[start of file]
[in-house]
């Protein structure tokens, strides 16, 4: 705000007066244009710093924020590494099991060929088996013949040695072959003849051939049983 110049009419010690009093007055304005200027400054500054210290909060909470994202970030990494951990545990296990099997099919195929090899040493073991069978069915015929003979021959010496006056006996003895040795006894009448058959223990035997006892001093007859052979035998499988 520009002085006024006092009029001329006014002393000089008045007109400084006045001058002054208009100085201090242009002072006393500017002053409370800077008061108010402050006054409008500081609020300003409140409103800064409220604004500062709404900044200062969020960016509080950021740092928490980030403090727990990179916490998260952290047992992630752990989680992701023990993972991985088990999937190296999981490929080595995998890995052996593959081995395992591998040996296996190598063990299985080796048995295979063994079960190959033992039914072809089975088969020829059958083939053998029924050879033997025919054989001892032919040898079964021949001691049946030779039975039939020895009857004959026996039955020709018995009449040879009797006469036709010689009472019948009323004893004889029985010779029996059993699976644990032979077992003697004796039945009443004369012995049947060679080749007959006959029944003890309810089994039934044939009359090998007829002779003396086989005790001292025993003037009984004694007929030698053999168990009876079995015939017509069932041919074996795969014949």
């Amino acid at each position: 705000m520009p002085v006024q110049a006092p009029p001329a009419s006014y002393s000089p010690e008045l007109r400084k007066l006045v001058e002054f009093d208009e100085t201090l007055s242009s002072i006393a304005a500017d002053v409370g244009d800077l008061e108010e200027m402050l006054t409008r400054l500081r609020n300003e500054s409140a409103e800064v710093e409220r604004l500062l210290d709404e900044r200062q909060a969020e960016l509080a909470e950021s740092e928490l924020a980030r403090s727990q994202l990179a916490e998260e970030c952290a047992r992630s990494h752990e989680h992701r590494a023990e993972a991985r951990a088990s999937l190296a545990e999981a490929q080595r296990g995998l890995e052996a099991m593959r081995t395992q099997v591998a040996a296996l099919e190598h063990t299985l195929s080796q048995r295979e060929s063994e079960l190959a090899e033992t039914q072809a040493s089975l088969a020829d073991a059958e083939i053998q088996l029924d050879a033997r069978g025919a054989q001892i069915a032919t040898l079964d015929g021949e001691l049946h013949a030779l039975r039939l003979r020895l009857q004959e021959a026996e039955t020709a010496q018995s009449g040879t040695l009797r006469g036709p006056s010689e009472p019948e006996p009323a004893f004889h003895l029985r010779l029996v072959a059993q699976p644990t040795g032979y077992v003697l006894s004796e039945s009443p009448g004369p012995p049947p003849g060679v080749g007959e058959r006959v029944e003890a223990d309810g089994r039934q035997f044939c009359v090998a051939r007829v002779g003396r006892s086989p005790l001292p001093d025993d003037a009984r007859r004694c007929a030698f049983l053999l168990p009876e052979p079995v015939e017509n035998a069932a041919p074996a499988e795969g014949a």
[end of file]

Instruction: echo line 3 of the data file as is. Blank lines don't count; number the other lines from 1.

């Amino acid at each position: 705000m520009p002085v006024q110049a006092p009029p001329a009419s006014y002393s000089p010690e008045l007109r400084k007066l006045v001058e002054f009093d208009e100085t201090l007055s242009s002072i006393a304005a500017d002053v409370g244009d800077l008061e108010e200027m402050l006054t409008r400054l500081r609020n300003e500054s409140a409103e800064v710093e409220r604004l500062l210290d709404e900044r200062q909060a969020e960016l509080a909470e950021s740092e928490l924020a980030r403090s727990q994202l990179a916490e998260e970030c952290a047992r992630s990494h752990e989680h992701r590494a023990e993972a991985r951990a088990s999937l190296a545990e999981a490929q080595r296990g995998l890995e052996a099991m593959r081995t395992q099997v591998a040996a296996l099919e190598h063990t299985l195929s080796q048995r295979e060929s063994e079960l190959a090899e033992t039914q072809a040493s089975l088969a020829d073991a059958e083939i053998q088996l029924d050879a033997r069978g025919a054989q001892i069915a032919t040898l079964d015929g021949e001691l049946h013949a030779l039975r039939l003979r020895l009857q004959e021959a026996e039955t020709a010496q018995s009449g040879t040695l009797r006469g036709p006056s010689e009472p019948e006996p009323a004893f004889h003895l029985r010779l029996v072959a059993q699976p644990t040795g032979y077992v003697l006894s004796e039945s009443p009448g004369p012995p049947p003849g060679v080749g007959e058959r006959v029944e003890a223990d309810g089994r039934q035997f044939c009359v090998a051939r007829v002779g003396r006892s086989p005790l001292p001093d025993d003037a009984r007859r004694c007929a030698f049983l053999l168990p009876e052979p079995v015939e017509n035998a069932a041919p074996a499988e795969g014949a």